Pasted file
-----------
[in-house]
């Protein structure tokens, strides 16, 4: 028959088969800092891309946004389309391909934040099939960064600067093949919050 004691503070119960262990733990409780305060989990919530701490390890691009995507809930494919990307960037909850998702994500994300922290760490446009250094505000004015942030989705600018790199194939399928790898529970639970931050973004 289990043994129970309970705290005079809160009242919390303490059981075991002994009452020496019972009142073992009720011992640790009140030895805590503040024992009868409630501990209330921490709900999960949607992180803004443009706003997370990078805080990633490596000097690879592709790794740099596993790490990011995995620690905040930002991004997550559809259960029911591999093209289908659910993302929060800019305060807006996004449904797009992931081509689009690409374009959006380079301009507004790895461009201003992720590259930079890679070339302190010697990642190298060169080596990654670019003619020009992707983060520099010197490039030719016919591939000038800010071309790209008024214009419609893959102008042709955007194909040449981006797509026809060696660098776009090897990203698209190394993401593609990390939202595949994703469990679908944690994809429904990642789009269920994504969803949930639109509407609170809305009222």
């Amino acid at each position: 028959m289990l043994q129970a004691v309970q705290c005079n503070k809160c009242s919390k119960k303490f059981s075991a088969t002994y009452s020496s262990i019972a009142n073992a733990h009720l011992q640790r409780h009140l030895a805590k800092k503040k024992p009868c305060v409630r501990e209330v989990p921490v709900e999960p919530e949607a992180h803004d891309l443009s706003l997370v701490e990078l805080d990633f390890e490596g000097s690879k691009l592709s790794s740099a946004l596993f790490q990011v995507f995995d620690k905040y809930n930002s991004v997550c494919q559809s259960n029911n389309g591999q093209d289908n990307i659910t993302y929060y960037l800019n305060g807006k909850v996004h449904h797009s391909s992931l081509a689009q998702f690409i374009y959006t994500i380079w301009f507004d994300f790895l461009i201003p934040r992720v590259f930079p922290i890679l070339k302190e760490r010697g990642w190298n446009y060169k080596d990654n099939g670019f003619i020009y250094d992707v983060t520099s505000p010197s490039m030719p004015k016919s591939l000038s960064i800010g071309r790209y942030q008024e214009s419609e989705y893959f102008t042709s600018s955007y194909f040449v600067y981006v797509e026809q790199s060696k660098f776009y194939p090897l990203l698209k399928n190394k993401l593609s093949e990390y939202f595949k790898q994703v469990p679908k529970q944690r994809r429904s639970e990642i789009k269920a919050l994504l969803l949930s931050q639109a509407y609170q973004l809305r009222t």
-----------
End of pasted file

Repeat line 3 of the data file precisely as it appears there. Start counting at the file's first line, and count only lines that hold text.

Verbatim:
């Amino acid at each position: 028959m289990l043994q129970a004691v309970q705290c005079n503070k809160c009242s919390k119960k303490f059981s075991a088969t002994y009452s020496s262990i019972a009142n073992a733990h009720l011992q640790r409780h009140l030895a805590k800092k503040k024992p009868c305060v409630r501990e209330v989990p921490v709900e999960p919530e949607a992180h803004d891309l443009s706003l997370v701490e990078l805080d990633f390890e490596g000097s690879k691009l592709s790794s740099a946004l596993f790490q990011v995507f995995d620690k905040y809930n930002s991004v997550c494919q559809s259960n029911n389309g591999q093209d289908n990307i659910t993302y929060y960037l800019n305060g807006k909850v996004h449904h797009s391909s992931l081509a689009q998702f690409i374009y959006t994500i380079w301009f507004d994300f790895l461009i201003p934040r992720v590259f930079p922290i890679l070339k302190e760490r010697g990642w190298n446009y060169k080596d990654n099939g670019f003619i020009y250094d992707v983060t520099s505000p010197s490039m030719p004015k016919s591939l000038s960064i800010g071309r790209y942030q008024e214009s419609e989705y893959f102008t042709s600018s955007y194909f040449v600067y981006v797509e026809q790199s060696k660098f776009y194939p090897l990203l698209k399928n190394k993401l593609s093949e990390y939202f595949k790898q994703v469990p679908k529970q944690r994809r429904s639970e990642i789009k269920a919050l994504l969803l949930s931050q639109a509407y609170q973004l809305r009222t």